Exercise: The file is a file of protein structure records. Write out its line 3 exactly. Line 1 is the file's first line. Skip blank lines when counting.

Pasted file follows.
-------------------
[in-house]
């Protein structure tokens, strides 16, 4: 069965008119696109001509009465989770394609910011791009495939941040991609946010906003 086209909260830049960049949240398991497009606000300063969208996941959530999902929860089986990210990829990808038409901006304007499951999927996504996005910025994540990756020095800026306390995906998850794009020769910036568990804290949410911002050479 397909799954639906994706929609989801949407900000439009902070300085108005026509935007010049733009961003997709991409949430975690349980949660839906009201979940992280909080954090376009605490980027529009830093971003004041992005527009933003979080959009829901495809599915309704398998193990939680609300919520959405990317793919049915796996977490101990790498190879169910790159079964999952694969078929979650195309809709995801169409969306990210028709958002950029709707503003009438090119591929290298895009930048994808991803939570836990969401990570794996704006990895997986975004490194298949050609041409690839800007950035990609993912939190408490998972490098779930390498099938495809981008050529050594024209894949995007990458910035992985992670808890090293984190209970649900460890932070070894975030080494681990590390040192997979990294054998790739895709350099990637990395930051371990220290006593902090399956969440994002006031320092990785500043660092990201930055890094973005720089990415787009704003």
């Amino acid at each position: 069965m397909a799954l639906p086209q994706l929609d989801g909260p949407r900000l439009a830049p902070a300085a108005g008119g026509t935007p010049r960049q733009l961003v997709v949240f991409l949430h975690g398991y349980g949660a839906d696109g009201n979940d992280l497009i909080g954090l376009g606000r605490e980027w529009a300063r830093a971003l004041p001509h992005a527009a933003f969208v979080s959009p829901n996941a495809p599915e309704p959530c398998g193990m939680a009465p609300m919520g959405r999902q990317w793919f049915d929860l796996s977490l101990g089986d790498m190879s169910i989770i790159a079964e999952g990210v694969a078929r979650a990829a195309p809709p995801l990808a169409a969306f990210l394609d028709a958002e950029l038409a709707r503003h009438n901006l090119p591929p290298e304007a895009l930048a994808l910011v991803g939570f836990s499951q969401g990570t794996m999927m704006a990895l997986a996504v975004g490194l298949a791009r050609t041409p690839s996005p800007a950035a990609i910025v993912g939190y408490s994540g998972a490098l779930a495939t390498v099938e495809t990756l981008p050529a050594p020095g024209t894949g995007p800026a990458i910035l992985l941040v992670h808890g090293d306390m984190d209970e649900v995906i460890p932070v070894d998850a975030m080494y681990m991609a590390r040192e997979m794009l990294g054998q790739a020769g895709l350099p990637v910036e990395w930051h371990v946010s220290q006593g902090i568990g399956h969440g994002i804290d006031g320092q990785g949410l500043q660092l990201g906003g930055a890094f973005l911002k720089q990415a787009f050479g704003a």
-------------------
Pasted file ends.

């Amino acid at each position: 069965m397909a799954l639906p086209q994706l929609d989801g909260p949407r900000l439009a830049p902070a300085a108005g008119g026509t935007p010049r960049q733009l961003v997709v949240f991409l949430h975690g398991y349980g949660a839906d696109g009201n979940d992280l497009i909080g954090l376009g606000r605490e980027w529009a300063r830093a971003l004041p001509h992005a527009a933003f969208v979080s959009p829901n996941a495809p599915e309704p959530c398998g193990m939680a009465p609300m919520g959405r999902q990317w793919f049915d929860l796996s977490l101990g089986d790498m190879s169910i989770i790159a079964e999952g990210v694969a078929r979650a990829a195309p809709p995801l990808a169409a969306f990210l394609d028709a958002e950029l038409a709707r503003h009438n901006l090119p591929p290298e304007a895009l930048a994808l910011v991803g939570f836990s499951q969401g990570t794996m999927m704006a990895l997986a996504v975004g490194l298949a791009r050609t041409p690839s996005p800007a950035a990609i910025v993912g939190y408490s994540g998972a490098l779930a495939t390498v099938e495809t990756l981008p050529a050594p020095g024209t894949g995007p800026a990458i910035l992985l941040v992670h808890g090293d306390m984190d209970e649900v995906i460890p932070v070894d998850a975030m080494y681990m991609a590390r040192e997979m794009l990294g054998q790739a020769g895709l350099p990637v910036e990395w930051h371990v946010s220290q006593g902090i568990g399956h969440g994002i804290d006031g320092q990785g949410l500043q660092l990201g906003g930055a890094f973005l911002k720089q990415a787009f050479g704003a």